[B]ecause by this deed you have given occasion to the enemies of the LORD to blaspheme, the child also that is born to you shall surely die. So Nathan went to his house. Then the LORD struck the child that Uriah's widow bore to David, so that he was very sick. David therefore inquired of God for the child; and David fasted and went and lay all night on the ground…. Then it happened on the seventh day that the child died. (2 Sam. 12:14—18)

Notably, David's first impulse was to demonstrate subordination by surrendering food resources to God. In the end, God kills David's child with sickness, thus punishing David for reproducing with his stolen female. This shows what we have discussed about how dominant males will commit infanticide against the offspring of rival males. But also of great concern is the fact that God took such a brutal step lest David's actions cause his name to be blasphemed by his enemies. Apes and men both turn aggressive when aid is given to rivals, and men become violent when aid takes the form of defamation. Here God does as well and in effect kills a child to protect his fearsome reputation. All this killing boils down to the fact that this concept of blasphemy, in the end, reflects that enduring male primate concern over dominance reputation, projected onto a dominant male god.

Christ was also mindful of male reputation. For example, he is purported to have returned sight to a blind man, after which the Pharisees began to challenge his reputation, claiming that his healing was conducted using the power of Beelzebub, the ruler of demons. Christ responded with a threat in turn:

Therefore I say to you, any sin and blasphemy shall be forgiven men, but blasphemy against the Spirit shall not be forgiven. And whoever shall speak a word against the Son of Man, it shall be forgiven him; but whoever shall speak against the Holy Spirit, it shall not be forgiven him, either in this age, or in the age to come (Matt.12:31—32).

The Pharisees were challenging the very legitimacy of Christ's ministry by accusing his work of being the design of Satan, a charge that could not be forgiven. Given the future described in the book of Revelations, one can only suppose that “the age to come” is a world ablaze with retaliatory fury. Whether or not Christ (or legends of Christ) meant these things will be forever left to speculation. What is certain is that the man portrayed as giving these admonishments knew the importance of reputation and was ready to defend it.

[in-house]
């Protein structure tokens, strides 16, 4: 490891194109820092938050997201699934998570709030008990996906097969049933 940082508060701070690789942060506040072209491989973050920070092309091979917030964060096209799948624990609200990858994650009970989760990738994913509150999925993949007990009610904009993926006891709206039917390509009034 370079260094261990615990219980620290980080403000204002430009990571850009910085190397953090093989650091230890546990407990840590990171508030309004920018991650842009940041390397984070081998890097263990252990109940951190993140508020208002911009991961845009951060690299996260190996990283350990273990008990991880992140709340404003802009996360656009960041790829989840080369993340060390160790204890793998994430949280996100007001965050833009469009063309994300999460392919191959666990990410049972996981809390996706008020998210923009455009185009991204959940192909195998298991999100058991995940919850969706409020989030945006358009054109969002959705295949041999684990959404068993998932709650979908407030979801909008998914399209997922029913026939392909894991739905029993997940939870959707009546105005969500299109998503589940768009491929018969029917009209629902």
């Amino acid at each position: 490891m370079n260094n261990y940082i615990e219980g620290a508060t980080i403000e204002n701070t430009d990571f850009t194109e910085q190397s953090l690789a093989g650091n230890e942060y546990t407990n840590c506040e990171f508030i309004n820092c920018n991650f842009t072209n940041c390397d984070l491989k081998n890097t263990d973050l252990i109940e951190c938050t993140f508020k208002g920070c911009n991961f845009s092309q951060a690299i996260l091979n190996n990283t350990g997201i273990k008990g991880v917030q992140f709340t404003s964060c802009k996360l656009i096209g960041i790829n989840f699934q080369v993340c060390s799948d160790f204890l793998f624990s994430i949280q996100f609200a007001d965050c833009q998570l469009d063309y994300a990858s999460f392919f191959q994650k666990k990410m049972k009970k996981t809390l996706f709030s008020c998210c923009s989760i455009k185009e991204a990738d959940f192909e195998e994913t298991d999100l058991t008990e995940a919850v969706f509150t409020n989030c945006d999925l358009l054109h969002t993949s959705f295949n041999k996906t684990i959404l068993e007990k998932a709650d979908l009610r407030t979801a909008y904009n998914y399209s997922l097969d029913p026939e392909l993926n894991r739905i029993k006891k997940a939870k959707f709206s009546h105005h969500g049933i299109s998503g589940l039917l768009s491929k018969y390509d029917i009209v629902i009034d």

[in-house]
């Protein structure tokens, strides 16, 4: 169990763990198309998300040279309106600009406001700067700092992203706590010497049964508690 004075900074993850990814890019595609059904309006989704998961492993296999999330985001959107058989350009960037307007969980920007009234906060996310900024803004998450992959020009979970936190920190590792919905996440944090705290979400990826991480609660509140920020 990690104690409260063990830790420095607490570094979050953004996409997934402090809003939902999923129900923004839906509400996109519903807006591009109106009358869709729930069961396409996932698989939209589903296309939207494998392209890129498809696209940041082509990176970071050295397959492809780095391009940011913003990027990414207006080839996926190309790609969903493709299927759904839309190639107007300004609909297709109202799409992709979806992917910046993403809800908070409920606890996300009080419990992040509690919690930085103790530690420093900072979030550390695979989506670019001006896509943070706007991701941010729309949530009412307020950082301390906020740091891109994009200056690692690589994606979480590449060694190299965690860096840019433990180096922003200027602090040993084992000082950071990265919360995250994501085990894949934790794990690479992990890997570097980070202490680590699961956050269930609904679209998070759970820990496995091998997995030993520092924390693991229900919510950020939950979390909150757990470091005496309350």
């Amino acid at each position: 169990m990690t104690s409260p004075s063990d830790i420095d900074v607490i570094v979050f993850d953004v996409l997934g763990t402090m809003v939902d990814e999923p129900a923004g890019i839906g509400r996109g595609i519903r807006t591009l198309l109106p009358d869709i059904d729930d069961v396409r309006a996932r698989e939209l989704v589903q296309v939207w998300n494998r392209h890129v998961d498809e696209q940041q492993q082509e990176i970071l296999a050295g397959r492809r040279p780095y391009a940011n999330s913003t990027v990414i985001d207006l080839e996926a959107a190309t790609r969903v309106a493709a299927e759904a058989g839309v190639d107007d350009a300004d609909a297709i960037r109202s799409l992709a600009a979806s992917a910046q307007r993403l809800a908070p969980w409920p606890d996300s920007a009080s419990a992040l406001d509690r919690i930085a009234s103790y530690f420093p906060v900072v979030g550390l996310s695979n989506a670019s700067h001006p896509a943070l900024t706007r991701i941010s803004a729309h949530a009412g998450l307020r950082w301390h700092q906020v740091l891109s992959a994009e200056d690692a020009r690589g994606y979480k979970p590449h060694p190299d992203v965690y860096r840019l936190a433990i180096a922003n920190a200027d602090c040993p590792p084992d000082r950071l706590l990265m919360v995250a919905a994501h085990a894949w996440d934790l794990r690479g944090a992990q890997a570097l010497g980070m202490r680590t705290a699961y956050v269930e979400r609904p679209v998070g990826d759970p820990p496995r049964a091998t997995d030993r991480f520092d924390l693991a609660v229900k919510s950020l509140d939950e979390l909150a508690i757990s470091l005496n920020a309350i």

Among dominant kings and their servants there is disproportionate value placed on the honor of those possessing high rank—thus Kim Jong Il was not executed for slander, the Samoan kings were not required to eat feces, etc. This disparity is also conspicuously described in religious doctrine. For instance, inspired by the passage above from Matthew, Thomas Aquinas took the liberty of projecting the concerns of man onto God by declaring that a verbal slight against God is a more grievous crime than murdering another human. He argues, “It is clear that blasphemy, which is a sin committed directly against God, is graver than murder, which is a sin against one's neighbor.”26 God's immaterial reputation takes on a value greater than human life.

Although the notion of divine retribution has been a reliable Christian fallback over time, with Judgment Day an ever-present threat to those who might ignore the demands of faith, Christians of certain eras did not abstain from taking punishment for blasphemy into their own hands. The Spanish Inquisition was infamous for torturing blasphemers with an expansive toolset of sadistic devices. It was not unheard of to cut out the tongue of blasphemers or to pierce the tongue with a steel rod. Often blasphemers were exiled or jailed. Scourging, a practice of publicly beating blasphemers with a multi-thong whip, was common. Some Jews who dared to blaspheme were forced to wear bridles,27 something akin to the punishment of the Samoans, except that blaspheming Jews were made figurative beasts of burden rather than pigs. A long history of execution for blasphemy is also recorded across Christendom. Britain's last such execution took place in 1697, when twenty-year-old Thomas Aikenhead was killed for denying the truth of the Old Testament and questioning Christ's miracles.28